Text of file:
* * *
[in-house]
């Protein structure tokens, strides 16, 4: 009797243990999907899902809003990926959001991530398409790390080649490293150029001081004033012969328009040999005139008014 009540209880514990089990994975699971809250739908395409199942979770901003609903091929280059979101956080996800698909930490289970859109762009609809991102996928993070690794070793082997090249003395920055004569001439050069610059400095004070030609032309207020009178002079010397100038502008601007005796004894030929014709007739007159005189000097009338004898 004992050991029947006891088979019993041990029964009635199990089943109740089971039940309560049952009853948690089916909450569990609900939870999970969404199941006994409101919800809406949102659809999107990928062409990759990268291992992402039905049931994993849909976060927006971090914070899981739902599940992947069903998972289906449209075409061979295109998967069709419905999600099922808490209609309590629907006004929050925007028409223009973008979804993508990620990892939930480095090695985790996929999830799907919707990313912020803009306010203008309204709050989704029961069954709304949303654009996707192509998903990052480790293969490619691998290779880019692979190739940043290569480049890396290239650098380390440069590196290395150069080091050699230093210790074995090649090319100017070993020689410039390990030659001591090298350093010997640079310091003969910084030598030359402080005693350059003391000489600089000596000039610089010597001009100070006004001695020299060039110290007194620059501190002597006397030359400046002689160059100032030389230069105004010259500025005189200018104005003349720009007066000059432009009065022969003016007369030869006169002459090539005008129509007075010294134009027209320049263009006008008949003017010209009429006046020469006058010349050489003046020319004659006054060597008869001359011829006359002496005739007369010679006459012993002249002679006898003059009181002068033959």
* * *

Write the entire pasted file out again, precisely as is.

[in-house]
């Protein structure tokens, strides 16, 4: 009797243990999907899902809003990926959001991530398409790390080649490293150029001081004033012969328009040999005139008014 009540209880514990089990994975699971809250739908395409199942979770901003609903091929280059979101956080996800698909930490289970859109762009609809991102996928993070690794070793082997090249003395920055004569001439050069610059400095004070030609032309207020009178002079010397100038502008601007005796004894030929014709007739007159005189000097009338004898 004992050991029947006891088979019993041990029964009635199990089943109740089971039940309560049952009853948690089916909450569990609900939870999970969404199941006994409101919800809406949102659809999107990928062409990759990268291992992402039905049931994993849909976060927006971090914070899981739902599940992947069903998972289906449209075409061979295109998967069709419905999600099922808490209609309590629907006004929050925007028409223009973008979804993508990620990892939930480095090695985790996929999830799907919707990313912020803009306010203008309204709050989704029961069954709304949303654009996707192509998903990052480790293969490619691998290779880019692979190739940043290569480049890396290239650098380390440069590196290395150069080091050699230093210790074995090649090319100017070993020689410039390990030659001591090298350093010997640079310091003969910084030598030359402080005693350059003391000489600089000596000039610089010597001009100070006004001695020299060039110290007194620059501190002597006397030359400046002689160059100032030389230069105004010259500025005189200018104005003349720009007066000059432009009065022969003016007369030869006169002459090539005008129509007075010294134009027209320049263009006008008949003017010209009429006046020469006058010349050489003046020319004659006054060597008869001359011829006359002496005739007369010679006459012993002249002679006898003059009181002068033959």